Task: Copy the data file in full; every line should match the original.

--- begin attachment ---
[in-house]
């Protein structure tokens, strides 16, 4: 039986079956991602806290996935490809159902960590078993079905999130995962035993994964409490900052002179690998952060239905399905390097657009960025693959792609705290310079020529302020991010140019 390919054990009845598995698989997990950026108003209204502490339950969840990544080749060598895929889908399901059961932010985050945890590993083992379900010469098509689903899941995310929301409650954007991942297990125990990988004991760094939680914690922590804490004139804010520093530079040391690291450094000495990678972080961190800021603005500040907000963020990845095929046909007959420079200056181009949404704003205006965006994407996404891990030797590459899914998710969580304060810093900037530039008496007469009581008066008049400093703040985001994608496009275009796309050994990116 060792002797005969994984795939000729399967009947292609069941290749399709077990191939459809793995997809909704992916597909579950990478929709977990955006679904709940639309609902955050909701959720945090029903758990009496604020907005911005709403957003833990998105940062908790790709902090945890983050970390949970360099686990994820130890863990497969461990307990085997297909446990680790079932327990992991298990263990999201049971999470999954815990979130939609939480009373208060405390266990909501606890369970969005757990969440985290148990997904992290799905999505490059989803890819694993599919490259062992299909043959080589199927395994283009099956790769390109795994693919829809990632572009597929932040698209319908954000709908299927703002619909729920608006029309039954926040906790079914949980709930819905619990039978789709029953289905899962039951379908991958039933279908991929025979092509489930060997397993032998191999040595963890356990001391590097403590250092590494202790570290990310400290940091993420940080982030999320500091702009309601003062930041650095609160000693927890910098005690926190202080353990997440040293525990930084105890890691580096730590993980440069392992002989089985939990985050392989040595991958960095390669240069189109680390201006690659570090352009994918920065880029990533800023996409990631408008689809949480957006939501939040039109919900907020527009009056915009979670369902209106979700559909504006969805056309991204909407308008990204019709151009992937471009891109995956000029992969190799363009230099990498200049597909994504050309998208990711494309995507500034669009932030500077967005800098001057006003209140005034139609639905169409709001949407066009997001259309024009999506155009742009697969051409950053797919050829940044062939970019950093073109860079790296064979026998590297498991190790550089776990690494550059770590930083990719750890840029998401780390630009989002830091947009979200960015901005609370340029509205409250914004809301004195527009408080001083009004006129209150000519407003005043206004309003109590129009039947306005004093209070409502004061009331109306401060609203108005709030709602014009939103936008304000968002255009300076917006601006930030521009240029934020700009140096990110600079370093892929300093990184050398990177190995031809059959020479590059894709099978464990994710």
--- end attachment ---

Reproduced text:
[in-house]
């Protein structure tokens, strides 16, 4: 039986079956991602806290996935490809159902960590078993079905999130995962035993994964409490900052002179690998952060239905399905390097657009960025693959792609705290310079020529302020991010140019 390919054990009845598995698989997990950026108003209204502490339950969840990544080749060598895929889908399901059961932010985050945890590993083992379900010469098509689903899941995310929301409650954007991942297990125990990988004991760094939680914690922590804490004139804010520093530079040391690291450094000495990678972080961190800021603005500040907000963020990845095929046909007959420079200056181009949404704003205006965006994407996404891990030797590459899914998710969580304060810093900037530039008496007469009581008066008049400093703040985001994608496009275009796309050994990116 060792002797005969994984795939000729399967009947292609069941290749399709077990191939459809793995997809909704992916597909579950990478929709977990955006679904709940639309609902955050909701959720945090029903758990009496604020907005911005709403957003833990998105940062908790790709902090945890983050970390949970360099686990994820130890863990497969461990307990085997297909446990680790079932327990992991298990263990999201049971999470999954815990979130939609939480009373208060405390266990909501606890369970969005757990969440985290148990997904992290799905999505490059989803890819694993599919490259062992299909043959080589199927395994283009099956790769390109795994693919829809990632572009597929932040698209319908954000709908299927703002619909729920608006029309039954926040906790079914949980709930819905619990039978789709029953289905899962039951379908991958039933279908991929025979092509489930060997397993032998191999040595963890356990001391590097403590250092590494202790570290990310400290940091993420940080982030999320500091702009309601003062930041650095609160000693927890910098005690926190202080353990997440040293525990930084105890890691580096730590993980440069392992002989089985939990985050392989040595991958960095390669240069189109680390201006690659570090352009994918920065880029990533800023996409990631408008689809949480957006939501939040039109919900907020527009009056915009979670369902209106979700559909504006969805056309991204909407308008990204019709151009992937471009891109995956000029992969190799363009230099990498200049597909994504050309998208990711494309995507500034669009932030500077967005800098001057006003209140005034139609639905169409709001949407066009997001259309024009999506155009742009697969051409950053797919050829940044062939970019950093073109860079790296064979026998590297498991190790550089776990690494550059770590930083990719750890840029998401780390630009989002830091947009979200960015901005609370340029509205409250914004809301004195527009408080001083009004006129209150000519407003005043206004309003109590129009039947306005004093209070409502004061009331109306401060609203108005709030709602014009939103936008304000968002255009300076917006601006930030521009240029934020700009140096990110600079370093892929300093990184050398990177190995031809059959020479590059894709099978464990994710």